In February 2012, Sunday Times war correspondent Marie Colvin and photographer Paul Conroy were on assignment to cover the Syrian civil war. Being denied the necessary visa to enter the country, they decided to enter Syria illegally and made their way to the Baba Amr district, more precisely to the city of Homs. With the Bashar al-Assad regime claiming no civilians were in harm’s way, they found the exact opposite on arrival: nearly 30,000 civilians were trapped in the rebel stronghold, their existence an obvious thorn in the regime’s side.
Based on Paul Conroy’s book, director Chris Martin superbly directs a bio-documentary that follows the decorated journalist Colvin and ex-soldier Conroy – who serves as the primary interviewee – on what should become Colvin’s last assignment. “My job is to bear witness. I have never been interested in knowing what make of plane had just bombed a village or whether the artillery that fired at it was 120mm or 155mm.” Working along this mantra, she has covered conflicts from Kosovo, Sierra Leone, Chechnya, Libya, East Timor and the Sri Lankan Civil War. After being injured in 2001 and left with one eye, she started wearing an eye-patch which quickly became her trademark.
The journalists started to work immediately, out of a makeshift ‘media centre’ in Homs, alongside French photographer William Daniels, Le Figaro’s Edith Bouvier and her photographer Rémi Ochlik – amidst a “merciless” shelling offensive the Syrian army launched on the city. After the rumours of an approaching ground attack, Sunday Times editor Sean Ryan asked Colvin and Conroy to leave the area, which they did. Soon after realising that attack never happened they decided to return. On the evening of February 21st, Colvin was interviewed on CNN stating the shelling was the worst she had ever experienced. The morning after marked the day the media centre was hit, leaving Conroy and Bouvier seriously injured and Colvin and Ochlik dead.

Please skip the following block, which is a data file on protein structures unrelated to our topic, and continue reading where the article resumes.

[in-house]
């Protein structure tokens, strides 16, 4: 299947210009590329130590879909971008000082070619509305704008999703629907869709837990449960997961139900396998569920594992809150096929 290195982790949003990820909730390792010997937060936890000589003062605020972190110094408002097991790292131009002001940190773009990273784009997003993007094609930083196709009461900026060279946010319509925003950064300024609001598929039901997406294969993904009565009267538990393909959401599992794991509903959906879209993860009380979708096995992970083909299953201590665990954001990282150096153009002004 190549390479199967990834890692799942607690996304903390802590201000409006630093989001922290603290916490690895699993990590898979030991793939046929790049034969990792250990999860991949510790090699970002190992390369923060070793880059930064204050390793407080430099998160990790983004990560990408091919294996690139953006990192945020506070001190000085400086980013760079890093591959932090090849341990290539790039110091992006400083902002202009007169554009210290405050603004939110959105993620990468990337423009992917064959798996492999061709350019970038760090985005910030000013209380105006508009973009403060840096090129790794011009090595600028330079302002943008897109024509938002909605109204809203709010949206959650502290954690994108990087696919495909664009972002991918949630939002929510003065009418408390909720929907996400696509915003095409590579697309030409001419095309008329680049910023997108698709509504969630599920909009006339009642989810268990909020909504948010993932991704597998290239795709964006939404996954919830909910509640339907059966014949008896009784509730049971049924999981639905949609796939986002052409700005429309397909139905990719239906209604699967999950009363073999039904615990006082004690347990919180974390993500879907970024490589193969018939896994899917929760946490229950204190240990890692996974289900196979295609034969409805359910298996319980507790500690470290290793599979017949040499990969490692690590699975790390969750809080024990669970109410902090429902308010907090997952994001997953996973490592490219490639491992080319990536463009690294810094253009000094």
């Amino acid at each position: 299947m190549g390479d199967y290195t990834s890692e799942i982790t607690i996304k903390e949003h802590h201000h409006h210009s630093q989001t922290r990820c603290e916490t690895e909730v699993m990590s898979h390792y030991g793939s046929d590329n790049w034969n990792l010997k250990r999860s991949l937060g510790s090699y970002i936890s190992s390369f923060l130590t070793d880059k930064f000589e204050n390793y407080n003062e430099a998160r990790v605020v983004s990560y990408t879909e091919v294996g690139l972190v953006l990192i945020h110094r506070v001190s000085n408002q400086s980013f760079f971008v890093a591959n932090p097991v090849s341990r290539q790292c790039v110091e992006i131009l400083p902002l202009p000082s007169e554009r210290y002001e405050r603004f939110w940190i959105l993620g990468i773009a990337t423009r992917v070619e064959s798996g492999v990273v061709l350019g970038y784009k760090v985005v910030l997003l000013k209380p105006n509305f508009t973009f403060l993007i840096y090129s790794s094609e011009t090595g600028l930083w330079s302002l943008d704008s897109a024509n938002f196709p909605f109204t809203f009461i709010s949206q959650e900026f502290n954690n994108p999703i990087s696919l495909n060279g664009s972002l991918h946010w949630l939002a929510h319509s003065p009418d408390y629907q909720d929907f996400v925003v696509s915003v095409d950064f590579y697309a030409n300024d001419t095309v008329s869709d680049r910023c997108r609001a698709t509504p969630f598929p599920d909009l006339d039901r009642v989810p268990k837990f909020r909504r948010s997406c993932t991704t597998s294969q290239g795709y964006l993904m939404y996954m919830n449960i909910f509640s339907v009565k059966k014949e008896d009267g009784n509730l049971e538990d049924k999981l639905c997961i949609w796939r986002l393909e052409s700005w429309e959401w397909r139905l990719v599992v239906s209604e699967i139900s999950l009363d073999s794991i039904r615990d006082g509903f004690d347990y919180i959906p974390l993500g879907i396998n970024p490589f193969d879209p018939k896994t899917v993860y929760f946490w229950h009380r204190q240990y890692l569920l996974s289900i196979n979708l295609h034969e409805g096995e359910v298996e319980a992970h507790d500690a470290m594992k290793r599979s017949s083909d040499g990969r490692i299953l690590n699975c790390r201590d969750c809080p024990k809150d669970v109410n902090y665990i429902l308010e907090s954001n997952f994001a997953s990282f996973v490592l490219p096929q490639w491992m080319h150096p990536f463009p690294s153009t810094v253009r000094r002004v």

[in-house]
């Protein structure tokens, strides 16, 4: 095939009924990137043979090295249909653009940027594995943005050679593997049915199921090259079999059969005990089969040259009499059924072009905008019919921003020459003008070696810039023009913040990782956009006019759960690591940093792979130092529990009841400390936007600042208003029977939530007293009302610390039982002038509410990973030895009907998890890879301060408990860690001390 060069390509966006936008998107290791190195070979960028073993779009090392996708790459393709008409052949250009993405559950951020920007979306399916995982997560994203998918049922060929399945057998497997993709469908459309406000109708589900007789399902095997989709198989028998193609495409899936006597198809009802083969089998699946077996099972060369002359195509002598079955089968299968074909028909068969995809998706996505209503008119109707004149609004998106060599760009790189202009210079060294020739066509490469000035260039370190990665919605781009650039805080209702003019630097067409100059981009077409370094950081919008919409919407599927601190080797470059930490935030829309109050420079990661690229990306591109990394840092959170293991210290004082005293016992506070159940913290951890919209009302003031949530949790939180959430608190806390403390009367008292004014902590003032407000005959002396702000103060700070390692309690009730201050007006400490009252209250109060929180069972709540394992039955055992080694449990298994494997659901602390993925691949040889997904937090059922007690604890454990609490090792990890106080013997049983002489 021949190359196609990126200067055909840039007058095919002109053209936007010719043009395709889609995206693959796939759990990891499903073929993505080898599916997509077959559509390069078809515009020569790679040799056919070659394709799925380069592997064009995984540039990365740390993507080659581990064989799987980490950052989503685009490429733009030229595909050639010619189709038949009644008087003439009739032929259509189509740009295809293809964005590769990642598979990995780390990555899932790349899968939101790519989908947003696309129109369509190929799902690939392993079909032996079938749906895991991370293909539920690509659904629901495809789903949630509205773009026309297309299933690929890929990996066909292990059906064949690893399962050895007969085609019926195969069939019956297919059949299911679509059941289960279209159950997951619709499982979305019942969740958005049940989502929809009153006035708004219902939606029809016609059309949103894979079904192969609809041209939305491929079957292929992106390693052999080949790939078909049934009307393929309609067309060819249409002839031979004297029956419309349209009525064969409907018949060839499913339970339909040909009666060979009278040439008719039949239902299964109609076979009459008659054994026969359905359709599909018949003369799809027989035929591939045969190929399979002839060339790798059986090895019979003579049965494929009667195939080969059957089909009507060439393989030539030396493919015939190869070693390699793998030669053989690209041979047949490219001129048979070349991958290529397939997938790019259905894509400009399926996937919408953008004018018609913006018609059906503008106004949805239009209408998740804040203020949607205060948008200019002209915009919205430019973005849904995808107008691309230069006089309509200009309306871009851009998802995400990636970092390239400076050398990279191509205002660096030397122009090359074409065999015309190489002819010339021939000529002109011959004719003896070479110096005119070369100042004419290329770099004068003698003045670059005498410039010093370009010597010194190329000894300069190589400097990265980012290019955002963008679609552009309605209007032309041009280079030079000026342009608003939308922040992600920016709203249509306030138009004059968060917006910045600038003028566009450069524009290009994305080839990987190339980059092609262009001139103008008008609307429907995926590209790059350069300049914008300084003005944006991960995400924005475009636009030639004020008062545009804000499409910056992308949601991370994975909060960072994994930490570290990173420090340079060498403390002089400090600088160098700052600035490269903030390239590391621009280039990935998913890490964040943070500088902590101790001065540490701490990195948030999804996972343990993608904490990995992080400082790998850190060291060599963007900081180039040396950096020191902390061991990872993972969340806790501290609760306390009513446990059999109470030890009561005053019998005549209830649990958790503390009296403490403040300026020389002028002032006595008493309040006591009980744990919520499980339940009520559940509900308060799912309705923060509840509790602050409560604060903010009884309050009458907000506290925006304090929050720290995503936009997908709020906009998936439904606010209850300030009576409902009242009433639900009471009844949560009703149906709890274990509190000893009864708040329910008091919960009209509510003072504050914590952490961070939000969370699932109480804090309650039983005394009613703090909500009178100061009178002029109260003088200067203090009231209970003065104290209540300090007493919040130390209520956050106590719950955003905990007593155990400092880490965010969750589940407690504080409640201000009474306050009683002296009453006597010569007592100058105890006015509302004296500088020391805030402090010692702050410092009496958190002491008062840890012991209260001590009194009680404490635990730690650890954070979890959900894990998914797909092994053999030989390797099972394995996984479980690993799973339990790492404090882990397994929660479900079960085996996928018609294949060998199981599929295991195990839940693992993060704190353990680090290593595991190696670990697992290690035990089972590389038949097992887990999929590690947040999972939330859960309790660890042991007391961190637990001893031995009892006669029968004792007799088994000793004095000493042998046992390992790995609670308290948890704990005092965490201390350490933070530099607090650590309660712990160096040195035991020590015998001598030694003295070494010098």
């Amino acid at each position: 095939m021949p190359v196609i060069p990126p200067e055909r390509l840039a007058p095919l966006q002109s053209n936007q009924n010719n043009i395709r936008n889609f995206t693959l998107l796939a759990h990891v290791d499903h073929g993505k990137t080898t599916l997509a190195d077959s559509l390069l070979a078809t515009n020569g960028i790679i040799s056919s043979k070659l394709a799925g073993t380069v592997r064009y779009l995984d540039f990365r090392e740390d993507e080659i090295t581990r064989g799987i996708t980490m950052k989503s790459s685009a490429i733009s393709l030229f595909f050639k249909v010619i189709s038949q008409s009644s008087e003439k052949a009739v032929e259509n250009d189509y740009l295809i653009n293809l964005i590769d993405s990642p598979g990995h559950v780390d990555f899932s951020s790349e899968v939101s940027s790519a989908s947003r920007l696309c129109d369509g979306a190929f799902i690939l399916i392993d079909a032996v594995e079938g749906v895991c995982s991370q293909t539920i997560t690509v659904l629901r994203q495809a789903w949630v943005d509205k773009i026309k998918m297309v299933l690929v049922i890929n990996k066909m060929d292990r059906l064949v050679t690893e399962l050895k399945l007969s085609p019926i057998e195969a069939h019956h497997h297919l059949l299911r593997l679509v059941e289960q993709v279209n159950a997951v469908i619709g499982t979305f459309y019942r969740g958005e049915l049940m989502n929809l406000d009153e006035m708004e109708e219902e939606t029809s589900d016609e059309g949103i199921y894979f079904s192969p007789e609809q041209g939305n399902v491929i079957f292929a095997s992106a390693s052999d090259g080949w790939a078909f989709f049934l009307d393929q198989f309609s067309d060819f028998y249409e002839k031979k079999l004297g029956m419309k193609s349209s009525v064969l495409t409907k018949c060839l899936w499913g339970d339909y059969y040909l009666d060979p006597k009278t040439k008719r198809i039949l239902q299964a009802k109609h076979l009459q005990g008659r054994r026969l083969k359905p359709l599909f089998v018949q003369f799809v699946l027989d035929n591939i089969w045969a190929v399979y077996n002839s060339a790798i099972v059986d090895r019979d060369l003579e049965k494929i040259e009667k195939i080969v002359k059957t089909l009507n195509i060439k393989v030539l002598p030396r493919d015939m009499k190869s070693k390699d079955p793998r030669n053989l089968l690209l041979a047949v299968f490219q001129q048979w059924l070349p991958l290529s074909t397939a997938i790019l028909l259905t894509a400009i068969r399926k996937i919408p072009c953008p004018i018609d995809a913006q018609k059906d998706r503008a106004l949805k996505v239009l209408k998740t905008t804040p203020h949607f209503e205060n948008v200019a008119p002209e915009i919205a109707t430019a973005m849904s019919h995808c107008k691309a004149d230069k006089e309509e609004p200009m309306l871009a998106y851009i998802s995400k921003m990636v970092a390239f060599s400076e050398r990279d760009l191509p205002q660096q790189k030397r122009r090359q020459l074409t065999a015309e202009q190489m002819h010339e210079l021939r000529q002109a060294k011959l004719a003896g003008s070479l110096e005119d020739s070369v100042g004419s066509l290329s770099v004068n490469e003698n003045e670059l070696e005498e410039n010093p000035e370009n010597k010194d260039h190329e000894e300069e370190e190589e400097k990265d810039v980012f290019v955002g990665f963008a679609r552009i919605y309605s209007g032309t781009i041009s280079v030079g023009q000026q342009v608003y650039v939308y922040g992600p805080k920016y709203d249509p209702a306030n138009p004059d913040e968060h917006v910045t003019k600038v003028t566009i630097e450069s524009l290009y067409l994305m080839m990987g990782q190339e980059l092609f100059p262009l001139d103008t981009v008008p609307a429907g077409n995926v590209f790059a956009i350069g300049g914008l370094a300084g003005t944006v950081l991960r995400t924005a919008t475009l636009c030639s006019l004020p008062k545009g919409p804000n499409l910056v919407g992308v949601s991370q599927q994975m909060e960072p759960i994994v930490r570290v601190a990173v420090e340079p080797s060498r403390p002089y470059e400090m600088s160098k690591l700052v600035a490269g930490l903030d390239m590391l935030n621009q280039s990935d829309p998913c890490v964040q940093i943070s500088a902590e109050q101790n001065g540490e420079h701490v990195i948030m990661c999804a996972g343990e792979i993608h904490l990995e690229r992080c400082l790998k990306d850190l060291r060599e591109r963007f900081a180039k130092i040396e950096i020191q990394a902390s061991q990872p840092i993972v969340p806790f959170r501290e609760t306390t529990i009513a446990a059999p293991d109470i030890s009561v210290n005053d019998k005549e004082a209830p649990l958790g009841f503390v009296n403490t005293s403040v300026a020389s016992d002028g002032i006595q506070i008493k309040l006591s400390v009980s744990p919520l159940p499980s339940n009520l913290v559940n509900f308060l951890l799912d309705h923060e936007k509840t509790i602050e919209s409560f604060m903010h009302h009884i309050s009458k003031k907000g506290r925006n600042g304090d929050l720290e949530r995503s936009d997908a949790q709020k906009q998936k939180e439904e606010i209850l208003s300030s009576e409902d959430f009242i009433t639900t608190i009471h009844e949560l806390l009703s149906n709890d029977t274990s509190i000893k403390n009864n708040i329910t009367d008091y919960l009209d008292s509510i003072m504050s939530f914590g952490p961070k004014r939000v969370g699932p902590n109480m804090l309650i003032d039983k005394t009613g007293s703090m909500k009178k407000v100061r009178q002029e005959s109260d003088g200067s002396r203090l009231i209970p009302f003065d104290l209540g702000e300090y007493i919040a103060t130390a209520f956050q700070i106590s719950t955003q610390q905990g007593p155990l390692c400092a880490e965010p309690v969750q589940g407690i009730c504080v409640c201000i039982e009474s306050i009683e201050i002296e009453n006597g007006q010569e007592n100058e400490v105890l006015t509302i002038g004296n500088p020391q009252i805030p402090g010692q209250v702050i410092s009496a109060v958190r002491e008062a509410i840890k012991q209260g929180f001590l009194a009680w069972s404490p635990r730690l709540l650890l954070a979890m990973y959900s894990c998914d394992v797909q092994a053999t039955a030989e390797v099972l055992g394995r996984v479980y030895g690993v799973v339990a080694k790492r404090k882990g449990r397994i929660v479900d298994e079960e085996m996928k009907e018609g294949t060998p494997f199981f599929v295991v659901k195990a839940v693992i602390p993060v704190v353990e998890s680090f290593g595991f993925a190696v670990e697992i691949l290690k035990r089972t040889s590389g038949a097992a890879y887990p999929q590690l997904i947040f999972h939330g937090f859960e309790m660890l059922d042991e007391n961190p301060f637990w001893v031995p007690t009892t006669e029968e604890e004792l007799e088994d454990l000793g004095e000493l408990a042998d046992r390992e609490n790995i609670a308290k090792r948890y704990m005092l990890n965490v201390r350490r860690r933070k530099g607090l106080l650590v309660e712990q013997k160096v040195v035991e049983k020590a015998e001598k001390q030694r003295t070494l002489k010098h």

“Paying tribute to the late journalist […] Martin brings across her unbreakable spirit and often difficult personality perfectly…”
This marks a turning point approximately half-way through the documentary – the focus switches from Colvin to Conroy, who is left in the embattled city with a time window for escape that keeps getting smaller by the minute, taking the little hope there is of leaving Homs alive. UNDER THE WIRE also features journalists Edith Bouvier and William Daniel and their Syrian translator Wa’el, who all made it out alive, and Colvin’s colleague and friend as additional interviewees alongside Paul Conroy. His interview sequences are deeply emotional, especially after being confronted with footage of a mass protest held in memory of the killed Colvin and Ochlik in Homs, but also touching on important questions such as why Assad is able to still be in power.
Paying tribute to the late journalist and her incredible legacy without going into much detail about her personal or professional life, Martin brings across her unbreakable spirit and often difficult personality perfectly – a “one-off” as Convoy describes her, or according to Ryan’s words “the most important war correspondent of her generation”. The documentary doesn’t ask questions about the rebels, or the fighting, or the theory that it has been a coordinated assassination. It solely focuses on snap-shots of those particular days during the Siege of Homs in a thriller-like way – including heroes, a very unexpected plot-twist and the nightmarish feeling of running out of time. It is a masterpiece of story-telling.
In a time where vast amounts of people believe in fake news, European politics shifting to the right, and shocking pictures of people desperately trying to cross the Mediterranean Sea hoping for a better life, this documentary is not only a brutal eye-opener but poignant, important and educational. UNDER THE WIRE forces you to rethink values and opinions, and serves as a great memento that both quality journalism and humanism are not nice things to have, but powerful necessities.